[en-thal-pee, en-thal-] /ˈɛn θæl pi, ɛnˈθæl-/
noun, plural enthalpies. Thermodynamics.
a quantity associated with a thermodynamic system, expressed as the internal energy of a system plus the product of the pressure and volume of the system, having the property that during an isobaric process, the change in the quantity is equal to the heat transferred during the process. Symbol: H.
a thermodynamic property of a system equal to the sum of its internal energy and the product of its pressure and volume H Also called heat content, total heat
another name for enthalpy
1927, from Greek enthalpein “to warm in,” from en “in” (see en- (2)) + thalpein “to heat.”
enthalpy en·thal·py (ěn’thāl’pē, ěn-thāl’-)
A thermodynamic function of a system, equivalent to the sum of the internal energy of the system plus the product of its volume multiplied by the pressure exerted on it by its surroundings.
A partial measure of the internal energy of a system. Enthalpy cannot be directly measured, but changes in it can be. If an outside pressure on a system is held constant, a change in enthalpy entails a change in the system’s internal energy, plus a change in the system’s volume (meaning the system exchanges energy with the outside world). For example, in endothermic chemical reactions, the change in enthalpy is the amount of energy absorbed by the reaction; in exothermic reactions, it is the amount given off. See also thermodynamics.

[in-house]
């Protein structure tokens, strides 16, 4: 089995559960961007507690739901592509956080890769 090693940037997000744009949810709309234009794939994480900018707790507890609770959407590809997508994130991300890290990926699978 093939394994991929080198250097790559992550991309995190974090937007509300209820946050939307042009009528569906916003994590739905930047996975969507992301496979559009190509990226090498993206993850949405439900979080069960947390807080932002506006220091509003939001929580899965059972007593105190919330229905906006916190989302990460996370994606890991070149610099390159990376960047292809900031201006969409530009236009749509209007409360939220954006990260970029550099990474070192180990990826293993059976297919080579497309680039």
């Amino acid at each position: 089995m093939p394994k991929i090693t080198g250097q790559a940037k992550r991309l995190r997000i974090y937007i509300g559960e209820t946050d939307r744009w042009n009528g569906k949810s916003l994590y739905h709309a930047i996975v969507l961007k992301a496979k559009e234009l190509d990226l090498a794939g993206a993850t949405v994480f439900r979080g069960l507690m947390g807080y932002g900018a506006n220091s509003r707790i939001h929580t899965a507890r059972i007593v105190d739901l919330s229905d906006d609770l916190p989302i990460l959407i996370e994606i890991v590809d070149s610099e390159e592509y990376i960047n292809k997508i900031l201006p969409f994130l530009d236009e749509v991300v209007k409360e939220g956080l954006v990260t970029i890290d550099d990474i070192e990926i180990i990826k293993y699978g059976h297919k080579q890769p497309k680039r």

noun, Thermodynamics. 1. the heat required to raise the temperature of a substance one degree. noun 1. the heat required to raise the temperature of a substance by unit temperature interval under specified conditions, usually measured in joules per kelvin. Symbol: Cp (for constant pressure) or Cv (for constant volume) heat capacity n. The amount […]
noun 1. a cramp or muscular spasm caused by loss of water and salt following prolonged exertion in hot weather.
noun, Thermodynamics. 1. See under (def 3). [en-truh-pee] /ˈɛn trə pi/ noun 1. Thermodynamics. 2. (in data transmission and information theory) a measure of the loss of information in a transmitted signal or message. 3. (in cosmology) a hypothetical tendency for the universe to attain a state of maximum homogeneity in which all matter is […]
noun 1. a wavering, shimmering disturbance of air above or around a hot surface.